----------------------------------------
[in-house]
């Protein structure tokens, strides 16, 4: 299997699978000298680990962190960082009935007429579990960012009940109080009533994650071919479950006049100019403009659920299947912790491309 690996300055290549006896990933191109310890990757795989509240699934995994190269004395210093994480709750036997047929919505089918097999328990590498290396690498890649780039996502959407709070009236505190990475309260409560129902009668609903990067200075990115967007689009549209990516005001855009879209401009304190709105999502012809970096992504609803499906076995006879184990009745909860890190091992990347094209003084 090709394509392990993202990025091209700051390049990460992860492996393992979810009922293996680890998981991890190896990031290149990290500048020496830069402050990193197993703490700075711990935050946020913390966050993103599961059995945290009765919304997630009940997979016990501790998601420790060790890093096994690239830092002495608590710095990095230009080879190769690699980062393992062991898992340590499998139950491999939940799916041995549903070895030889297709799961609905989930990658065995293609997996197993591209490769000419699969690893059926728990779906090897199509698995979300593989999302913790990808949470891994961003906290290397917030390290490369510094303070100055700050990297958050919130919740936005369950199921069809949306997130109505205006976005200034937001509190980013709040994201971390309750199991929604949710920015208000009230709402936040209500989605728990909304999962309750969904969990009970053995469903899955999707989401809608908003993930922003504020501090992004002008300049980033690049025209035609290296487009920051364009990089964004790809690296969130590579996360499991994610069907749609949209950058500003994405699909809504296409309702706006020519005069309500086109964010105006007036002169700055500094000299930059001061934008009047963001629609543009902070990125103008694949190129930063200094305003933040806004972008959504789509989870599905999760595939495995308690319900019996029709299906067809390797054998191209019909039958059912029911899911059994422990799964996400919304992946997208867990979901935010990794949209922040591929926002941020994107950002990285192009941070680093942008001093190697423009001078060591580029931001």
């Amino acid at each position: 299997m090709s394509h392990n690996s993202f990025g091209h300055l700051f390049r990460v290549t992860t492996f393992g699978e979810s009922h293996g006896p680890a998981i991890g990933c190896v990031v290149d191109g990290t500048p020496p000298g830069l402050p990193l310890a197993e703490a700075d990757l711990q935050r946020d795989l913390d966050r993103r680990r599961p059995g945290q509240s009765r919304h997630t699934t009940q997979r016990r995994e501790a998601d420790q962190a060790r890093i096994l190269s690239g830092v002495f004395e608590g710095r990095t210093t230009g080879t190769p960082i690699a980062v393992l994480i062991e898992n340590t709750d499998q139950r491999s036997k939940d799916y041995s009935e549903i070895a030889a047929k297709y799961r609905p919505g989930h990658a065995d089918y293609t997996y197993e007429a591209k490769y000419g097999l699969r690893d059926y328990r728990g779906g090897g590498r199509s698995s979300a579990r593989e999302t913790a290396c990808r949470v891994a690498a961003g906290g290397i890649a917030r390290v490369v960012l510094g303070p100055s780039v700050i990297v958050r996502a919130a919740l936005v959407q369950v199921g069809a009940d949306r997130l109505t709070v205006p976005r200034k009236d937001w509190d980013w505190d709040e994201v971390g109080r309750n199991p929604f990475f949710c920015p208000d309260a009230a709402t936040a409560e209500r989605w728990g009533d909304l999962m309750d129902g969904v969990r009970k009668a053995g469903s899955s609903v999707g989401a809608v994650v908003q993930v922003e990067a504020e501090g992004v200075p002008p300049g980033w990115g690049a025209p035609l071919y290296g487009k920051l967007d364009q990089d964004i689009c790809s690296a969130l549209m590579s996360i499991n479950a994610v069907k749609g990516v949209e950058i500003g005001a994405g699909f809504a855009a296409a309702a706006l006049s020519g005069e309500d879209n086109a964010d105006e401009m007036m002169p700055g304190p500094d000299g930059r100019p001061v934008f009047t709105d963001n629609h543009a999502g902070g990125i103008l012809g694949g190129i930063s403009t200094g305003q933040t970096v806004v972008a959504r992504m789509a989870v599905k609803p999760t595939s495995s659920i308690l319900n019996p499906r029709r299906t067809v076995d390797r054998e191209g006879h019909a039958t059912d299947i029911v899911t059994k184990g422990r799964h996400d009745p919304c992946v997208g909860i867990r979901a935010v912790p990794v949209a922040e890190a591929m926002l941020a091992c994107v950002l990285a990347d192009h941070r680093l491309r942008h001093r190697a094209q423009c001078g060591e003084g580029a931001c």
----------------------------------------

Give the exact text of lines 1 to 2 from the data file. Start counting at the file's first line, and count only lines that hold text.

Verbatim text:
[in-house]
């Protein structure tokens, strides 16, 4: 299997699978000298680990962190960082009935007429579990960012009940109080009533994650071919479950006049100019403009659920299947912790491309 690996300055290549006896990933191109310890990757795989509240699934995994190269004395210093994480709750036997047929919505089918097999328990590498290396690498890649780039996502959407709070009236505190990475309260409560129902009668609903990067200075990115967007689009549209990516005001855009879209401009304190709105999502012809970096992504609803499906076995006879184990009745909860890190091992990347094209003084 090709394509392990993202990025091209700051390049990460992860492996393992979810009922293996680890998981991890190896990031290149990290500048020496830069402050990193197993703490700075711990935050946020913390966050993103599961059995945290009765919304997630009940997979016990501790998601420790060790890093096994690239830092002495608590710095990095230009080879190769690699980062393992062991898992340590499998139950491999939940799916041995549903070895030889297709799961609905989930990658065995293609997996197993591209490769000419699969690893059926728990779906090897199509698995979300593989999302913790990808949470891994961003906290290397917030390290490369510094303070100055700050990297958050919130919740936005369950199921069809949306997130109505205006976005200034937001509190980013709040994201971390309750199991929604949710920015208000009230709402936040209500989605728990909304999962309750969904969990009970053995469903899955999707989401809608908003993930922003504020501090992004002008300049980033690049025209035609290296487009920051364009990089964004790809690296969130590579996360499991994610069907749609949209950058500003994405699909809504296409309702706006020519005069309500086109964010105006007036002169700055500094000299930059001061934008009047963001629609543009902070990125103008694949190129930063200094305003933040806004972008959504789509989870599905999760595939495995308690319900019996029709299906067809390797054998191209019909039958059912029911899911059994422990799964996400919304992946997208867990979901935010990794949209922040591929926002941020994107950002990285192009941070680093942008001093190697423009001078060591580029931001």